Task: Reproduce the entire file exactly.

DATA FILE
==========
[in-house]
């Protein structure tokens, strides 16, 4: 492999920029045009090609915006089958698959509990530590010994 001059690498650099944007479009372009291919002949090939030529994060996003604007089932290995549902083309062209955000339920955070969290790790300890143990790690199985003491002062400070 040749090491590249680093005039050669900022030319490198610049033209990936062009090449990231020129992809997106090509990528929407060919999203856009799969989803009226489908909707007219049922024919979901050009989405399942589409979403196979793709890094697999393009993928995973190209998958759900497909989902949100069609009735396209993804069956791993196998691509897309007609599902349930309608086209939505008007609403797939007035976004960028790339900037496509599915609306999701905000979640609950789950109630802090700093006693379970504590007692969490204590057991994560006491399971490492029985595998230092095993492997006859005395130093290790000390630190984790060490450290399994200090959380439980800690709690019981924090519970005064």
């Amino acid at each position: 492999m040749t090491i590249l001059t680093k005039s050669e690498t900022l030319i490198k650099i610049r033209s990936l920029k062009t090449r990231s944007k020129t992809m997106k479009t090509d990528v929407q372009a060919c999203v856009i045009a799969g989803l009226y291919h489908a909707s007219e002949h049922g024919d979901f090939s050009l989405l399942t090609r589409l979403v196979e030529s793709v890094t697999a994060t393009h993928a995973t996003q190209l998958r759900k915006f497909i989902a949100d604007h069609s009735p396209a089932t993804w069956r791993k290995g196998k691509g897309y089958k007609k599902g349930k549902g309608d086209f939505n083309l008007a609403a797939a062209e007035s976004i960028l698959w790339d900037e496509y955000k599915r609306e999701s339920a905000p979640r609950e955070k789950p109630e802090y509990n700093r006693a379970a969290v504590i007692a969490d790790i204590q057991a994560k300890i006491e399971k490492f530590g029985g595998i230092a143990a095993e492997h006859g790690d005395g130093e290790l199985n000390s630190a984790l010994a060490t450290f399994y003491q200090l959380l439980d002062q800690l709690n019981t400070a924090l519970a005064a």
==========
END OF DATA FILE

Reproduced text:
[in-house]
């Protein structure tokens, strides 16, 4: 492999920029045009090609915006089958698959509990530590010994 001059690498650099944007479009372009291919002949090939030529994060996003604007089932290995549902083309062209955000339920955070969290790790300890143990790690199985003491002062400070 040749090491590249680093005039050669900022030319490198610049033209990936062009090449990231020129992809997106090509990528929407060919999203856009799969989803009226489908909707007219049922024919979901050009989405399942589409979403196979793709890094697999393009993928995973190209998958759900497909989902949100069609009735396209993804069956791993196998691509897309007609599902349930309608086209939505008007609403797939007035976004960028790339900037496509599915609306999701905000979640609950789950109630802090700093006693379970504590007692969490204590057991994560006491399971490492029985595998230092095993492997006859005395130093290790000390630190984790060490450290399994200090959380439980800690709690019981924090519970005064």
């Amino acid at each position: 492999m040749t090491i590249l001059t680093k005039s050669e690498t900022l030319i490198k650099i610049r033209s990936l920029k062009t090449r990231s944007k020129t992809m997106k479009t090509d990528v929407q372009a060919c999203v856009i045009a799969g989803l009226y291919h489908a909707s007219e002949h049922g024919d979901f090939s050009l989405l399942t090609r589409l979403v196979e030529s793709v890094t697999a994060t393009h993928a995973t996003q190209l998958r759900k915006f497909i989902a949100d604007h069609s009735p396209a089932t993804w069956r791993k290995g196998k691509g897309y089958k007609k599902g349930k549902g309608d086209f939505n083309l008007a609403a797939a062209e007035s976004i960028l698959w790339d900037e496509y955000k599915r609306e999701s339920a905000p979640r609950e955070k789950p109630e802090y509990n700093r006693a379970a969290v504590i007692a969490d790790i204590q057991a994560k300890i006491e399971k490492f530590g029985g595998i230092a143990a095993e492997h006859g790690d005395g130093e290790l199985n000390s630190a984790l010994a060490t450290f399994y003491q200090l959380l439980d002062q800690l709690n019981t400070a924090l519970a005064a």